The rising global popularity of smart phones and other small-screen Internet devices has created a number of dilemmas for web developers. Among the most pressing is the issue of serving the proper image files for widely divergent screen sizes.
The industry has responded with a variety of solutions, including separate mobile websites that are much leaner in terms of shown images.
A new attribute, <img srcset>, has the potential to resolve some of the issues by enabling the desired image size, among several options, to be served by a browser. However, this ‘adaptive’ HTML tag has fueled both controversy and an ardent industry debate, as detailed later on.
The attribute syntax consists of an image ‘candidate string’, in which a comma delimits a set of alternate images to be displayed according to a device’s screen size.
Let’s take a closer look at the basic <img srcset> coding:
<img src="desktop.jpg" srcset="mobile.jpg 400w 2x, medium.jpg 600w" alt="Adaptive images">
The default image is desktop.jpg. If the device screen size is 400px in width, or less, mobile.jpg will be displayed. At 600px, the user-agent can display either mobile.jpg or medium.jpg.
The ‘descriptors’ that provide the necessary information to determine which image should be exhibited are:
400w — maximum viewport width of 400 CSS pixels
2x — maximum pixel density of two device pixels per CSS pixel
Maximum viewport height can be set with the use the ‘#h’ descriptor (ex. 600h)
A few words of explanation about ‘CSS pixels’ vs. ‘device pixels’:
CSS pixels are the ones utilized in CSS declarations, such as width: 200px. The noted size is equivalent to 200 device pixels only when the screen zoom factor is exactly 100%.
When a user utilizes the ‘zoom in’ function, a 200px-width element will occupy a larger portion of the screen and become wider when measured in device pixels, though in CSS pixels it remains the same.
In the above example, suppose that mobile.jpg is 100 x 100px and medium.jpg is 200 x 200px. If the former is selected, the user-agent will calculate the intrinsic size as (100/1) x (100/1) = 100 x 100px. 1x is the default pixel density setting. However, if medium.jpg is chosen, with a 2x density designation the computation will be (200/2) x (200/2) = 100 x 100px. Therefore, the same image size will be on display, but one will be of higher viewing quality.
The new attribute has any number of practical applications. For instance, say you wanted to maximize the landscape and vertical views of an image in a smart phone. The coding would look something like this:
<img src="landscape.jpeg" srcset="vertical.jpeg 400w" alt="Maximized image view in both landscape and vertical orientations.">
Another example might be when an image looks great in widescreen format, but needs to be cropped to emphasize the most important features when viewed on more constricted screen:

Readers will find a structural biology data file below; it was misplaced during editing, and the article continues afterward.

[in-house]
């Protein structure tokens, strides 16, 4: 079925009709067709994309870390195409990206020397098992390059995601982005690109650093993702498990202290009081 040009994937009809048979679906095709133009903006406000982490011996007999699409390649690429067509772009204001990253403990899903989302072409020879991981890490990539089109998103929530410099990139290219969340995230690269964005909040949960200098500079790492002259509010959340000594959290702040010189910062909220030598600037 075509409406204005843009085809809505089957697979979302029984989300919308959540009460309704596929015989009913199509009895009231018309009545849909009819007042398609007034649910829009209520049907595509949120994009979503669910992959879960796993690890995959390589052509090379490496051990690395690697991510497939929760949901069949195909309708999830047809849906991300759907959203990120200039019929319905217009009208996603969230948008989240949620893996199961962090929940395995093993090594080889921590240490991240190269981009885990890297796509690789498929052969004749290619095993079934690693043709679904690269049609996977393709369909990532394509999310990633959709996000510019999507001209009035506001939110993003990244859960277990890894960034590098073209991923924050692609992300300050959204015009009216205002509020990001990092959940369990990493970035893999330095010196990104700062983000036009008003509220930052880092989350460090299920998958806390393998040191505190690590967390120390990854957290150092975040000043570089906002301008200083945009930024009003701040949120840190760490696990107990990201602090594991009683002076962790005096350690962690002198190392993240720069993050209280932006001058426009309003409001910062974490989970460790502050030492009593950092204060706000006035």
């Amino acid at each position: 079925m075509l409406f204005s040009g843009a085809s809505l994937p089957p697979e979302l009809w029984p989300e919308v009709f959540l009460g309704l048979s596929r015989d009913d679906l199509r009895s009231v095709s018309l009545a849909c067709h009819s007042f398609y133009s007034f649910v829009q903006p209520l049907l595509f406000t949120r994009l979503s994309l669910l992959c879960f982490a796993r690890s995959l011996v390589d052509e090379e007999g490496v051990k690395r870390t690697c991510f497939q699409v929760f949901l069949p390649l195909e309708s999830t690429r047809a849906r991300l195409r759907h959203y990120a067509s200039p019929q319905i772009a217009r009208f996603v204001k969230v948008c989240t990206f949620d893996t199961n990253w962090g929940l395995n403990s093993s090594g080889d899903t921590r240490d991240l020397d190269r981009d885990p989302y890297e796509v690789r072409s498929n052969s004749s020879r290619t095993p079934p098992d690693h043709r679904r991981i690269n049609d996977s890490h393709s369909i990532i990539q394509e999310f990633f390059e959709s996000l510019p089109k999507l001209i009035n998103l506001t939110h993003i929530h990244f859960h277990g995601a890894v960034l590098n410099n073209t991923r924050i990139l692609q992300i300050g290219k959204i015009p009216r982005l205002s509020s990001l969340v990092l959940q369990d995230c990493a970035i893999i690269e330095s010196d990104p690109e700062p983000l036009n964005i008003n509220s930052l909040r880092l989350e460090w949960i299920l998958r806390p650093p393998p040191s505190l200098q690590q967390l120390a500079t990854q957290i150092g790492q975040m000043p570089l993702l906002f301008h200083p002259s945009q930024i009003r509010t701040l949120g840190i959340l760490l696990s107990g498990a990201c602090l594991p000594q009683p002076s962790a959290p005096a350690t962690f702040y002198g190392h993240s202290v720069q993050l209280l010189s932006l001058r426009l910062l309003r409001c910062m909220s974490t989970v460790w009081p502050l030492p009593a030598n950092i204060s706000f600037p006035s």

<img src="widescreen.jpg" srcset="widescreen_image_cropped.jpg 500w" alt="Image with essential feature emphasized.">
A longstanding debate on the most effective way to enable the capability for adaptive images has set web developers against browser engineers, as well as causing a schism among developers.
The first dispute centers on the browser mandate to display a given web page as quickly as possible. By presenting a number of image options, the <img srcset> tag conflicts with a browser’s pre-fetch function, which downloads all page elements even before the design parameters are known. By causing even a short pause to determine the correct image, a browser would be precluded from loading as swiftly.
Obviously, any such delays run counter to one of the most important goals of any browser maker, all of whom tout blinding speed as a major selling point to attract more users.
Controversy also erupted within the web development community over the new tag, as one working group espoused a preference for dealing with the image size problem via a proposed <picture> tag. Nonetheless, the Web Hypertext Application Technology Working Group (WHATWG) recently went ahead and added the <img srcset> attribute to their HTML specs.
A separate developer bloc, W3C’s Responsive Images Community Group, has created a hybrid coding solution that incorporates both a <picture> tag and the <img srcset> attribute.
Although the new tag has already been added to the WHATWG HTML spec sheet, there appears to be no set consensus that it represents the most effective way to deal with the issue of adapting image files to various screen sizes. Developer working groups are therefore continuing on a collective quest to find a truly all-encompassing solution.
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